History of Art 4016



Archaeology of the Cities, Sanctuaries, and Cemeteries of Ancient Greece

Professor Mark Fullerton

More so than in other eras and cultures of the post-antique west, ancient Greek art was primarily public in function.  Monumental buildings were largely religious and communally built, and large- scale sculpture was used either to adorn such buildings or as free-standing votive and funerary offerings.  Even fine-ware painted pottery, which often served a votive function itself, was, when used in the household, primarily reserved for rituals and ceremonies that involved participants from across the polis.

For this reason, much of our evidence for the arts of the Greeks comes from public sites and, especially, from their excavation during the past two centuries or so.  In this seminar we will study the forms, functions, and stylistic development of ancient Greek art, paying special attention to the major sites of public, especially religious, interaction. In doing so, we shall pay special attention to the role of archaeology in the history of the discipline.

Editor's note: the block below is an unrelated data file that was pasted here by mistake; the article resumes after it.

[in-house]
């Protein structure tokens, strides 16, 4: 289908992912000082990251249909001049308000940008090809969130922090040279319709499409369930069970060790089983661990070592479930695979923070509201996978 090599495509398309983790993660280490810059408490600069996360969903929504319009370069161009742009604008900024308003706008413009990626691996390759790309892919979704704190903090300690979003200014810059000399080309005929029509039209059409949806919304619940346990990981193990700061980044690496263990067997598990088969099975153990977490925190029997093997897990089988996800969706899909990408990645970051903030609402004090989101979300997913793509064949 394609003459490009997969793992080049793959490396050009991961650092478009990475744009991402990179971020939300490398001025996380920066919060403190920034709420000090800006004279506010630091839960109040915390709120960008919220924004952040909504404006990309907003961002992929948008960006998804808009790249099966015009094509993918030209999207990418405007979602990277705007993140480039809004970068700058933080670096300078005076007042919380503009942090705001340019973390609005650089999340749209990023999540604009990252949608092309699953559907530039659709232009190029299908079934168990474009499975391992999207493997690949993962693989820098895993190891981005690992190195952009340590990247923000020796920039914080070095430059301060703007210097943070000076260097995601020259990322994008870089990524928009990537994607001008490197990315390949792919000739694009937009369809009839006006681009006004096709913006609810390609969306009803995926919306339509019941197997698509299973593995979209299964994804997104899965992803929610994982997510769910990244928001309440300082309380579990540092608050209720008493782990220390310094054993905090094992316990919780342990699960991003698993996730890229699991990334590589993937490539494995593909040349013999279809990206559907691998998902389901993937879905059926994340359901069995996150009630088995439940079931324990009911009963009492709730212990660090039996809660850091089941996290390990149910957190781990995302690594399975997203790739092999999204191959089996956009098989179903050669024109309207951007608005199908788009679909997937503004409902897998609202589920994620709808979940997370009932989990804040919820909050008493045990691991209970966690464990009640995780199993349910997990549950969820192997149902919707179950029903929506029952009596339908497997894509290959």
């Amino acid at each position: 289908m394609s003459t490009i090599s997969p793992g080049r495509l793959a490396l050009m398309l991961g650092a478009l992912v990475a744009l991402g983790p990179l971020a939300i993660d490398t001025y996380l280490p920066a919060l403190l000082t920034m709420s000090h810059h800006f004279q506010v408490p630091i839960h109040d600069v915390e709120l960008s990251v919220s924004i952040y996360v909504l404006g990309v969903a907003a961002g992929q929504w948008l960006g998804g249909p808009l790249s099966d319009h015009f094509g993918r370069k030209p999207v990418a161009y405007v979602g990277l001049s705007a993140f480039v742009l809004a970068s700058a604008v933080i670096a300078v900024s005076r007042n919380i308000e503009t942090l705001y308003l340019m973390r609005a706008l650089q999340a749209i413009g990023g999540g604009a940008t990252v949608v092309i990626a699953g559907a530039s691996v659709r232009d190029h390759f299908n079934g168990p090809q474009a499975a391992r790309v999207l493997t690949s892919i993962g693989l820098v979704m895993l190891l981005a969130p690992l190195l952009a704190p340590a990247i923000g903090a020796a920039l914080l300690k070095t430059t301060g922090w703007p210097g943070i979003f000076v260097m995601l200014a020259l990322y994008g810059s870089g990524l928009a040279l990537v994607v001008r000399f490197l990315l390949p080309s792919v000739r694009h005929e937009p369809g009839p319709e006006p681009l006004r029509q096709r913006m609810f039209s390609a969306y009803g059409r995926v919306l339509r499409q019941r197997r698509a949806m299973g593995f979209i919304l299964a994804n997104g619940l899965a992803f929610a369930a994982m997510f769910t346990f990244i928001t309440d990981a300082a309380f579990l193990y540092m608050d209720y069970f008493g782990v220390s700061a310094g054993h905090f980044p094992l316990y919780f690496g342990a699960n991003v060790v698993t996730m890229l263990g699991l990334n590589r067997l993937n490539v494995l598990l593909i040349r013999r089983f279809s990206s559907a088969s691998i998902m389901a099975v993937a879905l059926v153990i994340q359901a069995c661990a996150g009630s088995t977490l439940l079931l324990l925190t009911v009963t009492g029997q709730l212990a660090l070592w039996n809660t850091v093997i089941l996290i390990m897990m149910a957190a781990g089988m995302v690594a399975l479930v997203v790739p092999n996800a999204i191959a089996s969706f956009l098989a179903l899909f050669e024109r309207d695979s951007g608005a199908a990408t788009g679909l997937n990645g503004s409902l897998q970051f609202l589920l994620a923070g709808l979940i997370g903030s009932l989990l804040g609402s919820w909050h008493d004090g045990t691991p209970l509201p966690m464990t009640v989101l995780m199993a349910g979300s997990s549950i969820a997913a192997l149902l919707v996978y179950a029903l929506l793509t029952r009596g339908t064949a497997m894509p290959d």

As a seminar, this course will consist not only of textbook readings but will also include the analysis of recent and significant periodical scholarship in the field. Each student will choose a specific site to study,  present the results of  this research in class, and submit a final paper.

Class # 25612

Tuesdays and Thursdays | 11:10 - 12:30 | Pomerene 240